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author = "Halliday, {Jennifer A.} and Christel Hendrieckx and Lucy Busija and Browne, {Jessica L.} and G.M. Nefs and Francois Pouwer and Jane Speight",
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Validation of the WHO-5 as a first-step screening instrument for depression in adults with diabetes : Results from Diabetes MILES - Australia. / Halliday, Jennifer A.; Hendrieckx, Christel; Busija, Lucy; Browne, Jessica L.; Nefs, G.M.; Pouwer, Francois; Speight, Jane.

In: Diabetes Research and Clinical Practice, Vol. 132, 2017, p. 27-35.

Research output: Contribution to journalArticleScientificpeer-review

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T1 - Validation of the WHO-5 as a first-step screening instrument for depression in adults with diabetes

T2 - Results from Diabetes MILES - Australia

AU - Halliday, Jennifer A.

AU - Hendrieckx, Christel

AU - Busija, Lucy

AU - Browne, Jessica L.

AU - Nefs, G.M.

AU - Pouwer, Francois

AU - Speight, Jane

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N2 - Aims: Screening for depression is recommended internationally. The World Health Organization's 5-item Well-being Index (WHO-5) is used clinically to screen for depression but its empirical suitability for this purpose is not well documented. We investigated the psychometric properties of the WHO-5 and its suitability for identifying likely depression in Australian adults with diabetes.Methods: The Diabetes MILES -Australia study dataset provided a sample of N = 3249 who completed the WHO-5 (positively-worded 5-item measure of emotional well-being) and the PHQ-9 (9-item measure of depressive symptoms). Analyses were conducted for the full sample, and separately by diabetes type and treatment (type 1, non-insulin-treated type 2, and insulin-treated type 2 diabetes). Construct (convergent and factorial) validity and reliability of the WHO-5 were examined. ROC analyses were used to examine the sensitivity and specificity of the WHO-5 as a depression screening instrument, comparing two commonly used WHO-5 cut-off values (Results: For the whole sample, the WHO-5 demonstrated satisfactory internal consistency reliability (a = 0.90) and convergent validity with the PHQ-9 (r = -0.73, p <0.001). Confirmatory factor analysis partially supported factorial validity:.2(5) = 834.94, p <0.001; RMSEA = 0.23, 90% CI 0.21-0.24; CFI = 0.98, TLI = 0.96; factor loadings = 0.78-0.92. The AUC was 0.87 (95% CI: 0.86-0.89, p <0.001). The sensitivity/specificity of the WHO-5 for detecting likely depression was 0.44/ 0.96 for theConclusions: These findings support use of a WHO-5 cut-point of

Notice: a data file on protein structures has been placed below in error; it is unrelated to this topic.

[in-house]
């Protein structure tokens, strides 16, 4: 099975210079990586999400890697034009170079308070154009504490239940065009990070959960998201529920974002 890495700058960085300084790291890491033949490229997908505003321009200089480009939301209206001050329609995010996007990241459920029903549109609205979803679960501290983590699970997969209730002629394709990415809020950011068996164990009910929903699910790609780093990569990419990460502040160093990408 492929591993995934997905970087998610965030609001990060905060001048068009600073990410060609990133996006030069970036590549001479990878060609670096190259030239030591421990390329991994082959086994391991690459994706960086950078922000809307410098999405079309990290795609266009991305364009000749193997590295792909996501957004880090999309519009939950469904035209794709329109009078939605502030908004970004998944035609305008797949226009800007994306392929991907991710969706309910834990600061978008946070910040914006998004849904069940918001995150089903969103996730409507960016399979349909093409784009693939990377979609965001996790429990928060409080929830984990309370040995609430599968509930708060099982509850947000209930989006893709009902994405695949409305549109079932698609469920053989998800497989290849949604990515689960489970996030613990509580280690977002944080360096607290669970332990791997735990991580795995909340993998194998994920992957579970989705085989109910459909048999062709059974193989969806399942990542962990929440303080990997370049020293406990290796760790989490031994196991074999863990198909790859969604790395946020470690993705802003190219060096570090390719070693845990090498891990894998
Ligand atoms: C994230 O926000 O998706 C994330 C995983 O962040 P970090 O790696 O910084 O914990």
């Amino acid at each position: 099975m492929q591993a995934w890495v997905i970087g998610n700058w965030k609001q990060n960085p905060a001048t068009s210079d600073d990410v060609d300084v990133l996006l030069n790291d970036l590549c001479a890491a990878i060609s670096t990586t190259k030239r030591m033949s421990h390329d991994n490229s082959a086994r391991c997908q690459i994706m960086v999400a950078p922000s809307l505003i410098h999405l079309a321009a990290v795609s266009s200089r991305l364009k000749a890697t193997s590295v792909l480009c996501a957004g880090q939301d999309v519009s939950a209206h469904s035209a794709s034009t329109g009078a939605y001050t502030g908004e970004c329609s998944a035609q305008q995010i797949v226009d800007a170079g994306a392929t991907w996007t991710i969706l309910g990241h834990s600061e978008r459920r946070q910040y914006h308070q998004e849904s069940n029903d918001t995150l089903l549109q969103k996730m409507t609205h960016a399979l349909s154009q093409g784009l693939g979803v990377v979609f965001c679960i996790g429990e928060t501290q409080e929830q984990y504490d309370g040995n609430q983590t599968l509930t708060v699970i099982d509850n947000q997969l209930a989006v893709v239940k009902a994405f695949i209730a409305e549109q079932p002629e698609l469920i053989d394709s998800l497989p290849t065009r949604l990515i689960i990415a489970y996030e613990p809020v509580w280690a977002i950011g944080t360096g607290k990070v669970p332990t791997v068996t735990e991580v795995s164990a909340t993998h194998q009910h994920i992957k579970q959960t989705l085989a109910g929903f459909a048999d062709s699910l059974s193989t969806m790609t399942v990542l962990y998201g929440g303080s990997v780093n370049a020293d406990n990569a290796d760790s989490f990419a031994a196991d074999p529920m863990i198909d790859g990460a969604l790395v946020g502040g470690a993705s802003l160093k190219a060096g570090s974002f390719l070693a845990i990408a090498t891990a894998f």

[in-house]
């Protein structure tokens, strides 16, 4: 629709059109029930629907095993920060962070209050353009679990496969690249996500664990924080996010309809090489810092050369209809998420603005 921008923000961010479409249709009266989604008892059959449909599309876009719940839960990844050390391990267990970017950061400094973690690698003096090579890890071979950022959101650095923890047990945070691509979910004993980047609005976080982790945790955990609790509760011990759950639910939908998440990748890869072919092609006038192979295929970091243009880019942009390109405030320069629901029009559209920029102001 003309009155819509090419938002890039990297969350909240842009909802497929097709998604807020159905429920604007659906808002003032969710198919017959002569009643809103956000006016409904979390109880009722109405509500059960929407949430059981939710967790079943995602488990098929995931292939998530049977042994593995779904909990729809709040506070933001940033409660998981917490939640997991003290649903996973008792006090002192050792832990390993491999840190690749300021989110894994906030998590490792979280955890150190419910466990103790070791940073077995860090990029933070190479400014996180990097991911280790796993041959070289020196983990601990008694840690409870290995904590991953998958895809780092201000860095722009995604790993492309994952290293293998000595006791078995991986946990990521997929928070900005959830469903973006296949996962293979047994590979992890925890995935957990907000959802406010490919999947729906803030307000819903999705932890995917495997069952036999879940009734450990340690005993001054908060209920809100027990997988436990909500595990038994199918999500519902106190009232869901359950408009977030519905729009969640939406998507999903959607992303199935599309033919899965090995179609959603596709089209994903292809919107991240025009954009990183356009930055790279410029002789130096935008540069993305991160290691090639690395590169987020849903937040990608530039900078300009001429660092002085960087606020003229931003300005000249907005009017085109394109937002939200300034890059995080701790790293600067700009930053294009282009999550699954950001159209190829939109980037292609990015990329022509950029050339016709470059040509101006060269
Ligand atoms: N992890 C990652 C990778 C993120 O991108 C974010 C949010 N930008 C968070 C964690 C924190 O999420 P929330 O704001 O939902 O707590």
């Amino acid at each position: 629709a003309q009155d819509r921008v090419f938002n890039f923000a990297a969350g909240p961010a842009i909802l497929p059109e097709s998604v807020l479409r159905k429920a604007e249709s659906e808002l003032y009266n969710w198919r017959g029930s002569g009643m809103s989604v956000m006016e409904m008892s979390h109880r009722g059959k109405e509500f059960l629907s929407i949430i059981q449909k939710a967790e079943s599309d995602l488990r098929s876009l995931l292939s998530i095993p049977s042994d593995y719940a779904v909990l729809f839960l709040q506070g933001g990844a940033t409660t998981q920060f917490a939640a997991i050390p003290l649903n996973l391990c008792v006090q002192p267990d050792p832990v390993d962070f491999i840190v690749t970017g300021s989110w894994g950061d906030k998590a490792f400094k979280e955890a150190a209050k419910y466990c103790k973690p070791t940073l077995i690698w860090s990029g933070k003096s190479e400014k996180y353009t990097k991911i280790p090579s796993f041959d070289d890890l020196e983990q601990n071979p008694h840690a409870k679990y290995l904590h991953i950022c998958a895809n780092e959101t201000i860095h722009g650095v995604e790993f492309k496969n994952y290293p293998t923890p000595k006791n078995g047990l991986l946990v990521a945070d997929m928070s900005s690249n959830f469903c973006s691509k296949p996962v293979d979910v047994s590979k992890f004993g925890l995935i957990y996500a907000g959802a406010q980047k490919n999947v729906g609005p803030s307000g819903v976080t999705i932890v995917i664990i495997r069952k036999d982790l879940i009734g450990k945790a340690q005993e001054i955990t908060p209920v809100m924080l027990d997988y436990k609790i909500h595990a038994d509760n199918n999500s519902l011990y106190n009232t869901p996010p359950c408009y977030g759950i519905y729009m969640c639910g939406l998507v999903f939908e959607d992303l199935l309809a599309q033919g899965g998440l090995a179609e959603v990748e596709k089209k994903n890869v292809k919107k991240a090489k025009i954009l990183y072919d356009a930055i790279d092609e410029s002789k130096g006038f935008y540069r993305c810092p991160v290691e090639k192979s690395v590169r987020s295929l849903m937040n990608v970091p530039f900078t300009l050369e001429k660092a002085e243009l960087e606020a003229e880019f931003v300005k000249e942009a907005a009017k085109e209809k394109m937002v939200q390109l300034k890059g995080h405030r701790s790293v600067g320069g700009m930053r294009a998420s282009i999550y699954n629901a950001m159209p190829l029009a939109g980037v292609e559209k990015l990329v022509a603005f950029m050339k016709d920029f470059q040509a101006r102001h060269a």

AB - Aims: Screening for depression is recommended internationally. The World Health Organization's 5-item Well-being Index (WHO-5) is used clinically to screen for depression but its empirical suitability for this purpose is not well documented. We investigated the psychometric properties of the WHO-5 and its suitability for identifying likely depression in Australian adults with diabetes.Methods: The Diabetes MILES -Australia study dataset provided a sample of N = 3249 who completed the WHO-5 (positively-worded 5-item measure of emotional well-being) and the PHQ-9 (9-item measure of depressive symptoms). Analyses were conducted for the full sample, and separately by diabetes type and treatment (type 1, non-insulin-treated type 2, and insulin-treated type 2 diabetes). Construct (convergent and factorial) validity and reliability of the WHO-5 were examined. ROC analyses were used to examine the sensitivity and specificity of the WHO-5 as a depression screening instrument, comparing two commonly used WHO-5 cut-off values (Results: For the whole sample, the WHO-5 demonstrated satisfactory internal consistency reliability (a = 0.90) and convergent validity with the PHQ-9 (r = -0.73, p <0.001). Confirmatory factor analysis partially supported factorial validity:.2(5) = 834.94, p <0.001; RMSEA = 0.23, 90% CI 0.21-0.24; CFI = 0.98, TLI = 0.96; factor loadings = 0.78-0.92. The AUC was 0.87 (95% CI: 0.86-0.89, p <0.001). The sensitivity/specificity of the WHO-5 for detecting likely depression was 0.44/ 0.96 for theConclusions: These findings support use of a WHO-5 cut-point of

KW - Diabetes mellitus

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KW - Factor analysis

KW - statistical

KW - ROC curve

KW - WELL-BEING-INDEX

KW - PRIMARY-CARE

KW - OUTPATIENTS

KW - PEOPLE

KW - ASSOCIATION

KW - DISTRESS

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SN - 0168-8227